Here, the uncontested evidence established that the parts business was in physical and financial disrepair after Hurricane Irene struck in 2011 and that it remained in such a state at the time that plaintiff allegedly received a job offer and thereafter. Hrazanek testified that the parts business conducted its operations from three different locations - a warehouse, operating offices that were attached to garage bays and a junkyard. According to Hrazanek, the hurricane severely flooded the warehouse and destroyed $4.8 million of inventory held therein. The parts business never resumed operations at the warehouse. At the operating offices, the hurricane flooded cars that were in the yard, washing some away, and destroyed the inventory in the bays. Hrazanek explained that the actual offices and the parts inventory that were stored therein remained unaffected by the hurricane.

         Further, Hrazanek testified that he had hired plaintiff because they had plans to open an automobile repair shop. Defendant made a Freedom of Information Law request to the Town of Middletown, Delaware County - where the parts business was located - in regard to any information indicating that Hrazanek or the parts business had made efforts to open an automobile repair shop. The Town's response established that, between November 2012 and January 2013 - the month that plaintiff was supposed to begin working - neither Hrazanek nor the parts business had submitted any applications for any relevant licences or certificates in regard to operating an automobile repair shop. Thus, despite Hrazanek's claim that the parts business was "basing [its] future on [plaintiff]" in regard to their "plans to open up the [automobile] repair shop, " the uncontested evidence established that plaintiff would not have had any automobile repair shop to run in January 2013 [1]. Hrazanek further acknowledged that he never opened such a repair shop.

         Moreover, as additional evidence of the financial distress of the parts business, Hrazanek acknowledged that it was obligated to pay the lease on the warehouse and the operating offices, and that it ceased to do so after Hurricane Irene. In addition, the parts business's financial records established that it paid three employees in December 2012, the month before plaintiff was allegedly intended to become an employee; Larissa Guselnikova, Hrazanek's wife, was paid $1, 442.31 per week, Bruce Hoornbeek was paid approximately $500 per week and Eric Preisendorfer was paid $1, 325 per week. The records further indicate that as of January 2013, Preisendorfer was the only employee that remained on the payroll, and that the parts business did not pay him or any other employees after that month. A member of defendant's special investigation unit visited the operating offices of the parts business in October 2013 and found the building padlocked and without any employees present. Finally, Hrazanek acknowledged that he sold the parts business in 2014 for $40, 000 [2]. Notably, this transaction indicates that the entire value of the parts business was equal to the value of 20 weeks of plaintiff's projected salary, excluding the costs of plaintiff's benefits and other employer obligations. Therefore, uncontested proof establishes that the parts business was in financial distress at the time that plaintiff was allegedly offered a job and that it ceased operations, at the latest, shortly after plaintiff's anticipated start date.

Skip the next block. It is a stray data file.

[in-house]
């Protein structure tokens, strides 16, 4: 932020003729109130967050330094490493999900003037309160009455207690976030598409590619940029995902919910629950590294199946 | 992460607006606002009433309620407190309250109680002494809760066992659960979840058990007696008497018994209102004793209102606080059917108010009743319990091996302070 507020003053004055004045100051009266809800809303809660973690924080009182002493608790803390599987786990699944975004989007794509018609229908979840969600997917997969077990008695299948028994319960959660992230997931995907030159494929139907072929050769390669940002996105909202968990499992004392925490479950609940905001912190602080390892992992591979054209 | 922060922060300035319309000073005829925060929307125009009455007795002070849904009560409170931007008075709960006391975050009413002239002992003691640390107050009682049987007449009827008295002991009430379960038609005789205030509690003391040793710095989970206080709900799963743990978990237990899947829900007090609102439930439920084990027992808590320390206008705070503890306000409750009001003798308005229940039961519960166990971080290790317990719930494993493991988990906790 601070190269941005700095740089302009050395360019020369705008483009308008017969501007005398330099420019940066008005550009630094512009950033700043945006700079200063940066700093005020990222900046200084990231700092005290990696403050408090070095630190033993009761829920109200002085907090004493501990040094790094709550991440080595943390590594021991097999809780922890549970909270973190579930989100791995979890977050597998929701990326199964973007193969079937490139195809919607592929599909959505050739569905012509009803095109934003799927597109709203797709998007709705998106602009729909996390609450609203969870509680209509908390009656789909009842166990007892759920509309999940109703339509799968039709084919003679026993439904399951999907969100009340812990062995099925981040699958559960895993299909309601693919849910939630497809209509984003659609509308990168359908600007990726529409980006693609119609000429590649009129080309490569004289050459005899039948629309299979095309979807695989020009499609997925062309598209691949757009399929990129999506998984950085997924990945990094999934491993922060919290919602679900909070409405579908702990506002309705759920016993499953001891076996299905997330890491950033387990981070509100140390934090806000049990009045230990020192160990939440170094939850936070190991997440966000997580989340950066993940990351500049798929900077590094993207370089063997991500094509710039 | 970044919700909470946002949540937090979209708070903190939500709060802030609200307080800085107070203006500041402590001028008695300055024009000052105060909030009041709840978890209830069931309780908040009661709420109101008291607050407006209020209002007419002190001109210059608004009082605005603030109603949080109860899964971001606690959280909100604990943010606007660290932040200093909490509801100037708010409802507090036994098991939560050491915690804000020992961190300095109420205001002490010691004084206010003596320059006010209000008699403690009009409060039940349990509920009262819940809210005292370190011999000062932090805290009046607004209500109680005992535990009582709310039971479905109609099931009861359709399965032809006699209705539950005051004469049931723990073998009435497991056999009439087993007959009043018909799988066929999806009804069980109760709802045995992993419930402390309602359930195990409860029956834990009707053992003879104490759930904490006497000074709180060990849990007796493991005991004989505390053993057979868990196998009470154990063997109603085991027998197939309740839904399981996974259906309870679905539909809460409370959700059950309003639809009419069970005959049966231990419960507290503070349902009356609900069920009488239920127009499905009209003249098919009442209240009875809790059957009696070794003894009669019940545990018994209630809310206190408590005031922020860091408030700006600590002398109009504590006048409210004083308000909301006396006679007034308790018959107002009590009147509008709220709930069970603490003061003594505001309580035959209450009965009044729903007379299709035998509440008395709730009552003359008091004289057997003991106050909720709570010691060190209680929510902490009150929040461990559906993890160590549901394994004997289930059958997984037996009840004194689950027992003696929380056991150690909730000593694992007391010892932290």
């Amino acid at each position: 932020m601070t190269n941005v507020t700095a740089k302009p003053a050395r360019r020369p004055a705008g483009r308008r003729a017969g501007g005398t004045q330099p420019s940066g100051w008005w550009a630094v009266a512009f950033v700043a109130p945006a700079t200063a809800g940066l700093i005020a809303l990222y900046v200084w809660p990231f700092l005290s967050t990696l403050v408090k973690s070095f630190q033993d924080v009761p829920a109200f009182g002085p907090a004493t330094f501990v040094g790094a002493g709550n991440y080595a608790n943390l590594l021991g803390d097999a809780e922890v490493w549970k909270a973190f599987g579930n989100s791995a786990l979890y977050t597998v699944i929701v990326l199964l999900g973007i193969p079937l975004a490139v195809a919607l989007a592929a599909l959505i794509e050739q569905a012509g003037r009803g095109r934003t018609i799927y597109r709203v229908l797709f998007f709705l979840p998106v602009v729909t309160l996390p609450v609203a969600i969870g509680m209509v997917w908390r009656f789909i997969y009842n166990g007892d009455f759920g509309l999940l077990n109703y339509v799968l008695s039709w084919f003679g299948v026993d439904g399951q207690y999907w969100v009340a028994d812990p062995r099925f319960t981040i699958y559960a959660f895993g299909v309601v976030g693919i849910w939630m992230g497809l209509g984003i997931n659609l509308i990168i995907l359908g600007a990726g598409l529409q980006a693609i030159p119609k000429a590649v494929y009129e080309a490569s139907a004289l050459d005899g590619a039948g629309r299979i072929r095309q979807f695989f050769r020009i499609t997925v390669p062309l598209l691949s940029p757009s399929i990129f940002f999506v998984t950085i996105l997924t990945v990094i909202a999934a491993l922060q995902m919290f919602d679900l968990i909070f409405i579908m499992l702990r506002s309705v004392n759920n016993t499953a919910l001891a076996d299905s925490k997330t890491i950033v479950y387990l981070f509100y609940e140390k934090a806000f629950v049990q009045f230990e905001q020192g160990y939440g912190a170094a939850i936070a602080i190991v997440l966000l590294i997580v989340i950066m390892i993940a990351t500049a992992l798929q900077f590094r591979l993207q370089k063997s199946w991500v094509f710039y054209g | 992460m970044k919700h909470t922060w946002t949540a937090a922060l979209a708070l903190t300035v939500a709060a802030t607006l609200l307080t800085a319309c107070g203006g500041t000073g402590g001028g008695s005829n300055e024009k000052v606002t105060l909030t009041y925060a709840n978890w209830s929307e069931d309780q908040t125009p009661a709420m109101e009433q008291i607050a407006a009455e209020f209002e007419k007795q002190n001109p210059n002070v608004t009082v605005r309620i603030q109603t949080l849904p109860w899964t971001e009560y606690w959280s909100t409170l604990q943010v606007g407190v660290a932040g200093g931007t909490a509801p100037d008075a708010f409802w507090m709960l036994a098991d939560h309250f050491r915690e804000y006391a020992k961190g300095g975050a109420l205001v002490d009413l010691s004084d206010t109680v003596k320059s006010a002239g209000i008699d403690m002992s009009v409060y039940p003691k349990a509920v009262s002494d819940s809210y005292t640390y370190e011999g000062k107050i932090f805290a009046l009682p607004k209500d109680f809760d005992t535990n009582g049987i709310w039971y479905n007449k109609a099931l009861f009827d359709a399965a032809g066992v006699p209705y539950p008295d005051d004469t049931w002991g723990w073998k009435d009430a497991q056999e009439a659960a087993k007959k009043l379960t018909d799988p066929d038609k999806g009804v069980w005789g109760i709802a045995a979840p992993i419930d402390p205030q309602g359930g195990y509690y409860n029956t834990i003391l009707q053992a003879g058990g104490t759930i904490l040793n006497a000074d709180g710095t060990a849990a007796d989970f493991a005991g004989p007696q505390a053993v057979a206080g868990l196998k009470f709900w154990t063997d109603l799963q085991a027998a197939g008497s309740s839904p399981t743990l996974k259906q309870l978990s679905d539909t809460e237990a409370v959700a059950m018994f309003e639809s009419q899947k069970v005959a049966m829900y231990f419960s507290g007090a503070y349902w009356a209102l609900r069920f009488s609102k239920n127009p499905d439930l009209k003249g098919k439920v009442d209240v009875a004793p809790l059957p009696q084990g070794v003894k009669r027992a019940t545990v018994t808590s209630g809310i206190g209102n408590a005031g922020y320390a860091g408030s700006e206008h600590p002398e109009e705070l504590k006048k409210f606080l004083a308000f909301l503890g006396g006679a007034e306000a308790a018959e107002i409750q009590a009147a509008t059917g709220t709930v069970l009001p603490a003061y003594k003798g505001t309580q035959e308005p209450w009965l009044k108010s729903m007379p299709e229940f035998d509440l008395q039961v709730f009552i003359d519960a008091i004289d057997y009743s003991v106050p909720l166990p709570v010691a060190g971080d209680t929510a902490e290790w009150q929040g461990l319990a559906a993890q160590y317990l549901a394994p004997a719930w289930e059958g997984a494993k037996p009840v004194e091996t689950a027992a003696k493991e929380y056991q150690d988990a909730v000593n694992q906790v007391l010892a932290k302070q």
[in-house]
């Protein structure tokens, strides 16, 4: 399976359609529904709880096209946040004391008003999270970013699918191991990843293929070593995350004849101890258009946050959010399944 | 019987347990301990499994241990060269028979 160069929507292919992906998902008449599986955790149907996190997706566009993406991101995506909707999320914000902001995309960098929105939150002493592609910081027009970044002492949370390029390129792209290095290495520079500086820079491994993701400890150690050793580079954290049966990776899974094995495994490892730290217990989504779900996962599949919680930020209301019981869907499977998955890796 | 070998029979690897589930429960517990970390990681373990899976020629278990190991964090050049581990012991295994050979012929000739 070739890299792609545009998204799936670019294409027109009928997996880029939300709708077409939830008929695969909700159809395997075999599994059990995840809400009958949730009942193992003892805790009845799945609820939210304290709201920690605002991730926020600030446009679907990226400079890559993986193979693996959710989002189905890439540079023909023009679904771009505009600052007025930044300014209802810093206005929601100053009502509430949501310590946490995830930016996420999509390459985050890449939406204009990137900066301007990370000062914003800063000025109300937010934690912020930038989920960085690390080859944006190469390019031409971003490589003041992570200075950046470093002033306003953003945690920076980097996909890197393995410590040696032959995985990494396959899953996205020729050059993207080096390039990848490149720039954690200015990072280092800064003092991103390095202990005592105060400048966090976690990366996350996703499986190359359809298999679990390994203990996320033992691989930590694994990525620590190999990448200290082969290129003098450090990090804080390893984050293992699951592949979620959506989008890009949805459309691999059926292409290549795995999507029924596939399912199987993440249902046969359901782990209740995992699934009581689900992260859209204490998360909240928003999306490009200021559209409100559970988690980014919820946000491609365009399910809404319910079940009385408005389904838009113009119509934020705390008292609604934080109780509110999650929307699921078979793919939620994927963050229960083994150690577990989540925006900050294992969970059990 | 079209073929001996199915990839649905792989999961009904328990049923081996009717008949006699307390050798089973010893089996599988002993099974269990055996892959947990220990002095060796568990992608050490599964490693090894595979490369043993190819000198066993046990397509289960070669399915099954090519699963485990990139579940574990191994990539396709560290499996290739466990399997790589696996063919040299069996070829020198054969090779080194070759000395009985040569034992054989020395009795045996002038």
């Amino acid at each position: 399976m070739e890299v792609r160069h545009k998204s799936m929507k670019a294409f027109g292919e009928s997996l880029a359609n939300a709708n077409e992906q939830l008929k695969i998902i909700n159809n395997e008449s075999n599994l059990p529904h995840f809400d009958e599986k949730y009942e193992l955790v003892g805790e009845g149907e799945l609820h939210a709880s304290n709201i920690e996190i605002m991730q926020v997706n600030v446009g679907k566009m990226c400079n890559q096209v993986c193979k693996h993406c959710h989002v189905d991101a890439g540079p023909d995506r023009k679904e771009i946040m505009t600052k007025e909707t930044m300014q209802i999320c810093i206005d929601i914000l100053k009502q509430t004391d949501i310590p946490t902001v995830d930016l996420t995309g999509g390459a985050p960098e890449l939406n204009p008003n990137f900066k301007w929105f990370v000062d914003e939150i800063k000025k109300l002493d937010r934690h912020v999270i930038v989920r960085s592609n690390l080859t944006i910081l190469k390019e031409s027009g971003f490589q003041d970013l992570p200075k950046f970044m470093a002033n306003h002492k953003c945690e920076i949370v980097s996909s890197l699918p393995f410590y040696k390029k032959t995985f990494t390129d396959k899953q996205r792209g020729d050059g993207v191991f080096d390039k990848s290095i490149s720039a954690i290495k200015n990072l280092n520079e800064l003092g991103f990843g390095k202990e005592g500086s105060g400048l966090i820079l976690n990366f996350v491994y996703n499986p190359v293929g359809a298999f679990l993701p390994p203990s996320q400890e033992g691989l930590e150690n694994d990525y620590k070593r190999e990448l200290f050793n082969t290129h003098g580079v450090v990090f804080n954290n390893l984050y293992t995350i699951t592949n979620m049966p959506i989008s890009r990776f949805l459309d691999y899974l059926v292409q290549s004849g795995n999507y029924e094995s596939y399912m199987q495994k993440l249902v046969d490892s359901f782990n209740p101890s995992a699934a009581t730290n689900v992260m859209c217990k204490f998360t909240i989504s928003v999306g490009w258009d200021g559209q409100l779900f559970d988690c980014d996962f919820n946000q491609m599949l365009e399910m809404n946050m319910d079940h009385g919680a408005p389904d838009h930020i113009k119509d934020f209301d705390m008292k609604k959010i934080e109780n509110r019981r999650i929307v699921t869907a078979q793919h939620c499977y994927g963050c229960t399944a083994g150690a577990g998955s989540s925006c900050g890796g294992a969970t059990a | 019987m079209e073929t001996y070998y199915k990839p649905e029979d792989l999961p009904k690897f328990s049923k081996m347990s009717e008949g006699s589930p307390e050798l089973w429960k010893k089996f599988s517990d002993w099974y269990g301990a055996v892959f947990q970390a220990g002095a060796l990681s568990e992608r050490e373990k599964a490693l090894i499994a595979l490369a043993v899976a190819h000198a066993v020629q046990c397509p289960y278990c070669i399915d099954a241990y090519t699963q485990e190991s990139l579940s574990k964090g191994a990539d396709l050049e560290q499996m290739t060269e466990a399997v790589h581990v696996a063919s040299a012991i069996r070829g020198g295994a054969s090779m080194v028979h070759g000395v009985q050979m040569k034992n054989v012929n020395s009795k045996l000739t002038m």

Moreover, defendant provided proof that discounted the possibility that, had plaintiff been able to contribute his efforts to the parts business, it would not have failed and he would have received his alleged proposed salary. Defendant submitted evidence regarding plaintiff's demonstrated ability to run an automobile repair business by submitting plaintiff's deposition and certain of his tax returns. According to plaintiff, his most recent employment was owning and operating an automobile repair shop and gas station, which plaintiff explained went out of business due to the "economy." Plaintiff's tax returns provided objective evidence of his lack ...